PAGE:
Local

Mayor Swearengin to declare emergency at apartment complex without gas, hot water

Rigoberto De Lamora, Tauv Soy and Noi Khounesy sit outside their apartments Tuesday morning, Nov. 24, 2015. They live in the central Fresno complex that’s been without hot water and heat for about two weeks because of broken gas lines.
Rigoberto De Lamora, Tauv Soy and Noi Khounesy sit outside their apartments Tuesday morning, Nov. 24, 2015. They live in the central Fresno complex that’s been without hot water and heat for about two weeks because of broken gas lines. jguy@fresnobee.com

Fresno Mayor Ashley Swearengin is expected to sign a resolution Wednesday proclaiming a local state of emergency at the Summerset Village Apartments, where hundreds of residents have been without heat, gas and hot water for two weeks.

The resolution, which will go to the Fresno City Council during a special meeting Monday, could pave the way for money to fix problems afflicting residents at the 220-unit apartment complex in central Fresno.

But relief for the estimated 1,000 residents will take much longer. The city estimates it could take at least three weeks to restore services. And the city might end up going to court to get the complex’s owner to pay for the work.

City spokesman Mark Standriff said officials from various city entities including public works and code enforcement met Tuesday afternoon with representatives from the American Red Cross, Fresno County Office of Emergency Services, Pacific Gas & Electric Co. and the lawyer for Chris Henry, the owner of the complex at 2103 N. Angus St.

Broken natural-gas lines prevent residents from receiving service in their apartments. The residents, many of Southeast Asian heritage, have been making do with propane-fueled grills outside their units to cook and heat water for washing.

Tuesday morning, many residents sat outside their apartments to take advantage of winter sunlight to keep warm. Noi Khounesy was heating water on a propane grill. Rigoberto De Lamora said some who lived at the complex found that when they tried to heat water with electric burners, they could not because the heaters tripped electrical breakers.

Henry’s lawyer is meeting with a contractor on Wednesday to map out the repairs, which will likely cost hundreds of thousands of dollars. Inspections by the city and PG&E indicated the rusty, old gas lines will need to be replaced.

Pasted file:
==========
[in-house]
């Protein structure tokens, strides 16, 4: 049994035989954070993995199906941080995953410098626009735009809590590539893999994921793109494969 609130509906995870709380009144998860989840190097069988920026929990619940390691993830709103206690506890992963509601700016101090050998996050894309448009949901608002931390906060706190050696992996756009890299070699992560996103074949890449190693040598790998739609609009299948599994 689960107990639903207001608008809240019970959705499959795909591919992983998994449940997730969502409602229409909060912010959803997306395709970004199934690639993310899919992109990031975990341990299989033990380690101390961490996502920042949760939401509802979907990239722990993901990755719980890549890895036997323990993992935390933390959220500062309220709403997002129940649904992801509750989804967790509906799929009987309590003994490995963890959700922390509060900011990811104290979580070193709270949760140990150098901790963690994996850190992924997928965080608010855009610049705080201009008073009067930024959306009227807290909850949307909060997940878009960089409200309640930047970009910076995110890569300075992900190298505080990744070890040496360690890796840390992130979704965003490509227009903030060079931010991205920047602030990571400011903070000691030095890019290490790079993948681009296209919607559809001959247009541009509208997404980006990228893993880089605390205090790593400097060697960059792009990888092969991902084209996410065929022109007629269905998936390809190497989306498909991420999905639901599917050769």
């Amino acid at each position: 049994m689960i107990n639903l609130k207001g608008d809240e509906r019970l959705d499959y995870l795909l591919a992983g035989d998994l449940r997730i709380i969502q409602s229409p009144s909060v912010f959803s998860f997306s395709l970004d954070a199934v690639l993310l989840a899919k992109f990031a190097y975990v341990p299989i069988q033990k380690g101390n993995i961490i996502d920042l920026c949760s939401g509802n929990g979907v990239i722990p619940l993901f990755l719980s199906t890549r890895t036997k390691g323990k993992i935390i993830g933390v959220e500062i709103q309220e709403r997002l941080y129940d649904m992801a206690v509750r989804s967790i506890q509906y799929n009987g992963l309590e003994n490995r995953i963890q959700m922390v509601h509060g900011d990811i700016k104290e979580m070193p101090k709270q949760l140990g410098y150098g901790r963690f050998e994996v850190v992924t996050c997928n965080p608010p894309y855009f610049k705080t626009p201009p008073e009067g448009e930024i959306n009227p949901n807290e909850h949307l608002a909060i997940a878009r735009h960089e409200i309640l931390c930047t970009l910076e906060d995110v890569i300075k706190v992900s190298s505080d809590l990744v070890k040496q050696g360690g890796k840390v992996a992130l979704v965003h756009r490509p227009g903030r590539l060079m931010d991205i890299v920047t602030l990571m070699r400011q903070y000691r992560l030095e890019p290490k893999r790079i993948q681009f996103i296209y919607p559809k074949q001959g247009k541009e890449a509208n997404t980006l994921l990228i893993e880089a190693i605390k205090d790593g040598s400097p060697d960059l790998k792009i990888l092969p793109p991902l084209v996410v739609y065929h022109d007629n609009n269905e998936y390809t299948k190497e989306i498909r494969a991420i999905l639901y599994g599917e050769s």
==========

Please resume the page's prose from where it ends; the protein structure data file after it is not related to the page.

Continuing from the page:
Standriff said the state of emergency will clear the way for the city to ask for funding at the county, state and federal levels to help the residents – many of whom are refugees who came to America in the late 1970s and early 1980s due to a torrent of violence in Southeast Asia.

It will also allow the city to make repairs if the owner doesn’t.

“Either the owner will fix it, or we will fix it and then take action,” Standriff said.

That action would be suing Henry to recover any repair costs incurred by the city to fix his property.

City Council Member Clint Olivier, who first alerted city officials of the issue on Friday after Fresno Interdenominational Refugee Ministries (FIRM) contacted him, said Henry is “out of time.”

“He neglected a vulnerable population,” Olivier said. “He will fix this or pay the price.”

Olivier said that city code enforcement noted hundreds of violations unrelated to the gas line, such as termites, rotten wood and rodent infestations. All must be fixed, Olivier added, or “we’re going to come down on him.”

Standriff said that eight teams, each consisting of fire personnel, a city official and an interpreter, checked all of the apartments for safety issues. Smoke and carbon monoxide detectors had to be installed in 116 of the 220 units.

The American Red Cross contacted Southern Baptist Disaster Relief, a faith-based volunteer organization that responds to major humanitarian issues such as Hurricane Katrina. Southern Baptist is sending a mobile kitchen capable of cooking for up to 6,000 people in one sitting and portable showers. These will remain at the complex until service is restored.

The city, Red Cross and FIRM, which has spearheaded much of the relief effort from its office across the street from the complex, are asking for help from the public.

Although Southern Baptist will cook meals for each resident, at least 25 volunteers will be needed each day to help serve the food. The city is asking for donations of electric blankets, not portable heaters, because PG&E officials say the blankets are more energy efficient and pose less of a fire risk.

Because of the fire risks associated with portable heaters and outdoor stoves, firefighters will be stationed at the complex each night. Security will also be provided to ensure resident safety, Standriff said.

PG&E donated $25,000 to the relief efforts, and Standriff said Granville Homes is expected to also donate “a significant amount.”

Anyone interested in volunteering or donating can call 559-487-1500 or visit FIRM’s website at www.firminc.org.

  Comments